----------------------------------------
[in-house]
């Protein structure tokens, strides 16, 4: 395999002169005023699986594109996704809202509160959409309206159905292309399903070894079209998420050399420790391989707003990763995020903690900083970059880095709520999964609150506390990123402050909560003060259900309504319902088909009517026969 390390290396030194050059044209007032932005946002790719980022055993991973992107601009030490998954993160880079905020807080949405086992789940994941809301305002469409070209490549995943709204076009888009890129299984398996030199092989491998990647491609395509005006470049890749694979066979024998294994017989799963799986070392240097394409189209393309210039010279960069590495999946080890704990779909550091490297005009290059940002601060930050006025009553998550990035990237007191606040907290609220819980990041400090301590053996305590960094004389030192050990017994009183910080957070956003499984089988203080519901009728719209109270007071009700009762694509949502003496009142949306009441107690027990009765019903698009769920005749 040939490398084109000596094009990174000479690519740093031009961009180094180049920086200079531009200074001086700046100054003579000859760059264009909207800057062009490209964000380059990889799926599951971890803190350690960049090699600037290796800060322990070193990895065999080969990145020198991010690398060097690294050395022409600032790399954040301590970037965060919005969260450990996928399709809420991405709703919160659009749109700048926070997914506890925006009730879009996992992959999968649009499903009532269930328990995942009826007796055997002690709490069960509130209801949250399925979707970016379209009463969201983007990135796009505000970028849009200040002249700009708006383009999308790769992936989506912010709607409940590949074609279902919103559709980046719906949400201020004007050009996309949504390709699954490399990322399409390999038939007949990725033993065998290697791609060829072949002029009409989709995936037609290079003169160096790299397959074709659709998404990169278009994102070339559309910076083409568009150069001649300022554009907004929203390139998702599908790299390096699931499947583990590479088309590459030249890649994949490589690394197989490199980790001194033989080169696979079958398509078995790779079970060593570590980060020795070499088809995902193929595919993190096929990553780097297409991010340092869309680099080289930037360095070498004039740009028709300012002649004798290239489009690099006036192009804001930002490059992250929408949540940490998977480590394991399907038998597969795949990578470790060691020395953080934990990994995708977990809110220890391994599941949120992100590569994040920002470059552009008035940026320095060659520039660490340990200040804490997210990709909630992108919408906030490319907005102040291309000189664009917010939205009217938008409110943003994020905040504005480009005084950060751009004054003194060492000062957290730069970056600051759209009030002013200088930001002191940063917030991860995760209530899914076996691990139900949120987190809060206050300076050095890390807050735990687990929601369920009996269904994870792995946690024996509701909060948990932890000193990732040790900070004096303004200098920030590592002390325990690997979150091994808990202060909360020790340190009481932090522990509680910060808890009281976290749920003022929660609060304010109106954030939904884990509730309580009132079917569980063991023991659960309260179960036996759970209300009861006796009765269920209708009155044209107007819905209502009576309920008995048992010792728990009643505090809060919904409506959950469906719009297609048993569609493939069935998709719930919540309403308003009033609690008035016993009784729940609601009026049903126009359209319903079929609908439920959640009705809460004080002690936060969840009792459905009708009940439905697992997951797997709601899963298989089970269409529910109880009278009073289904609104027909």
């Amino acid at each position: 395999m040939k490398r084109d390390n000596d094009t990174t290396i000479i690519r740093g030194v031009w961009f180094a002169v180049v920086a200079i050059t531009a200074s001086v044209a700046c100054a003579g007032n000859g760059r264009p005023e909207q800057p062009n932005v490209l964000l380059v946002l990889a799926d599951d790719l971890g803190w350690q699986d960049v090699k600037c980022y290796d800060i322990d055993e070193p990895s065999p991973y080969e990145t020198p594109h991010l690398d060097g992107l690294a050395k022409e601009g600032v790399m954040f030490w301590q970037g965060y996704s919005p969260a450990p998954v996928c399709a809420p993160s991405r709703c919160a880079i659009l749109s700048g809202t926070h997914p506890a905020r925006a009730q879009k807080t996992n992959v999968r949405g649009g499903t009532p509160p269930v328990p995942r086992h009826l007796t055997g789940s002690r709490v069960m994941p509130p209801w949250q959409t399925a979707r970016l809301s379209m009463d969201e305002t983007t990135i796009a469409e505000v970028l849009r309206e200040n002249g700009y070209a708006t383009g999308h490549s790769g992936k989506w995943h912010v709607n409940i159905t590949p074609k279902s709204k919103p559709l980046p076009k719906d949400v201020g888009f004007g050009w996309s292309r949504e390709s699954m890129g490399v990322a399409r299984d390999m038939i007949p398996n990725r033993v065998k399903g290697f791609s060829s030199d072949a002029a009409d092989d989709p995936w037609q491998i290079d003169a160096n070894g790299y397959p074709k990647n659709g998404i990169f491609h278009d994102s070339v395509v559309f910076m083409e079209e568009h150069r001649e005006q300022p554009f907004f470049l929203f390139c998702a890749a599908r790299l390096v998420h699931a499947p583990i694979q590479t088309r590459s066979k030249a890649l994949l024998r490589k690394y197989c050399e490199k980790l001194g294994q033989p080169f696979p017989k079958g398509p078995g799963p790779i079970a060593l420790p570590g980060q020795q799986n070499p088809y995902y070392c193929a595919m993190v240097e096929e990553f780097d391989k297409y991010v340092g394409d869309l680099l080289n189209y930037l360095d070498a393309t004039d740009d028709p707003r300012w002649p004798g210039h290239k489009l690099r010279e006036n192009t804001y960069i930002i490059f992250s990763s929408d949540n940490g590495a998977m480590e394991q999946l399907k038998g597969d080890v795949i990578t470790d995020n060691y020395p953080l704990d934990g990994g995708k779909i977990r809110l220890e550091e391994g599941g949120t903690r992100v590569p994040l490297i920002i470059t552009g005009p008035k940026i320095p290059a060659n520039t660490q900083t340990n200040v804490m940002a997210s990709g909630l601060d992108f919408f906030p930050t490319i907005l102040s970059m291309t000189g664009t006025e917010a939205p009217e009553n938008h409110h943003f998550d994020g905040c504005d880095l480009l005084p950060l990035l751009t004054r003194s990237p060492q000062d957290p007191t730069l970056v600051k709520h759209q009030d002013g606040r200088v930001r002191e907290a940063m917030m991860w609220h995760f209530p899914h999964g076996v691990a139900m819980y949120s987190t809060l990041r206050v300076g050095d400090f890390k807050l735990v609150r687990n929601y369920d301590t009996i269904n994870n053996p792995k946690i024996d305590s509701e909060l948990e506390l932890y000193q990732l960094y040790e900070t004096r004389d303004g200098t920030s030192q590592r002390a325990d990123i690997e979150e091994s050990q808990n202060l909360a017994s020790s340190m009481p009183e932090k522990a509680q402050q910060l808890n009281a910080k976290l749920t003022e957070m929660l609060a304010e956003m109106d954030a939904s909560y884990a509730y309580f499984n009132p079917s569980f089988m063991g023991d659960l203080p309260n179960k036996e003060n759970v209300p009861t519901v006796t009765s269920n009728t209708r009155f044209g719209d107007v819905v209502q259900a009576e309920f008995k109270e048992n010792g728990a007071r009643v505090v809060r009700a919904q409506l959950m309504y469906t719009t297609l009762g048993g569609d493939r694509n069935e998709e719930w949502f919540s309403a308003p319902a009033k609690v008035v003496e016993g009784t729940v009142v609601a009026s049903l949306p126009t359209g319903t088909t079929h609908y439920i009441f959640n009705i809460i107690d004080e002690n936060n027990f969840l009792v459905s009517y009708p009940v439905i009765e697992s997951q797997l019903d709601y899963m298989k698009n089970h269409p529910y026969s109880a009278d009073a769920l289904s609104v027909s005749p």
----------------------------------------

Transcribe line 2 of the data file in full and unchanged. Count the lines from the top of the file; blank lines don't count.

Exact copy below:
């Protein structure tokens, strides 16, 4: 395999002169005023699986594109996704809202509160959409309206159905292309399903070894079209998420050399420790391989707003990763995020903690900083970059880095709520999964609150506390990123402050909560003060259900309504319902088909009517026969 390390290396030194050059044209007032932005946002790719980022055993991973992107601009030490998954993160880079905020807080949405086992789940994941809301305002469409070209490549995943709204076009888009890129299984398996030199092989491998990647491609395509005006470049890749694979066979024998294994017989799963799986070392240097394409189209393309210039010279960069590495999946080890704990779909550091490297005009290059940002601060930050006025009553998550990035990237007191606040907290609220819980990041400090301590053996305590960094004389030192050990017994009183910080957070956003499984089988203080519901009728719209109270007071009700009762694509949502003496009142949306009441107690027990009765019903698009769920005749 040939490398084109000596094009990174000479690519740093031009961009180094180049920086200079531009200074001086700046100054003579000859760059264009909207800057062009490209964000380059990889799926599951971890803190350690960049090699600037290796800060322990070193990895065999080969990145020198991010690398060097690294050395022409600032790399954040301590970037965060919005969260450990996928399709809420991405709703919160659009749109700048926070997914506890925006009730879009996992992959999968649009499903009532269930328990995942009826007796055997002690709490069960509130209801949250399925979707970016379209009463969201983007990135796009505000970028849009200040002249700009708006383009999308790769992936989506912010709607409940590949074609279902919103559709980046719906949400201020004007050009996309949504390709699954490399990322399409390999038939007949990725033993065998290697791609060829072949002029009409989709995936037609290079003169160096790299397959074709659709998404990169278009994102070339559309910076083409568009150069001649300022554009907004929203390139998702599908790299390096699931499947583990590479088309590459030249890649994949490589690394197989490199980790001194033989080169696979079958398509078995790779079970060593570590980060020795070499088809995902193929595919993190096929990553780097297409991010340092869309680099080289930037360095070498004039740009028709300012002649004798290239489009690099006036192009804001930002490059992250929408949540940490998977480590394991399907038998597969795949990578470790060691020395953080934990990994995708977990809110220890391994599941949120992100590569994040920002470059552009008035940026320095060659520039660490340990200040804490997210990709909630992108919408906030490319907005102040291309000189664009917010939205009217938008409110943003994020905040504005480009005084950060751009004054003194060492000062957290730069970056600051759209009030002013200088930001002191940063917030991860995760209530899914076996691990139900949120987190809060206050300076050095890390807050735990687990929601369920009996269904994870792995946690024996509701909060948990932890000193990732040790900070004096303004200098920030590592002390325990690997979150091994808990202060909360020790340190009481932090522990509680910060808890009281976290749920003022929660609060304010109106954030939904884990509730309580009132079917569980063991023991659960309260179960036996759970209300009861006796009765269920209708009155044209107007819905209502009576309920008995048992010792728990009643505090809060919904409506959950469906719009297609048993569609493939069935998709719930919540309403308003009033609690008035016993009784729940609601009026049903126009359209319903079929609908439920959640009705809460004080002690936060969840009792459905009708009940439905697992997951797997709601899963298989089970269409529910109880009278009073289904609104027909």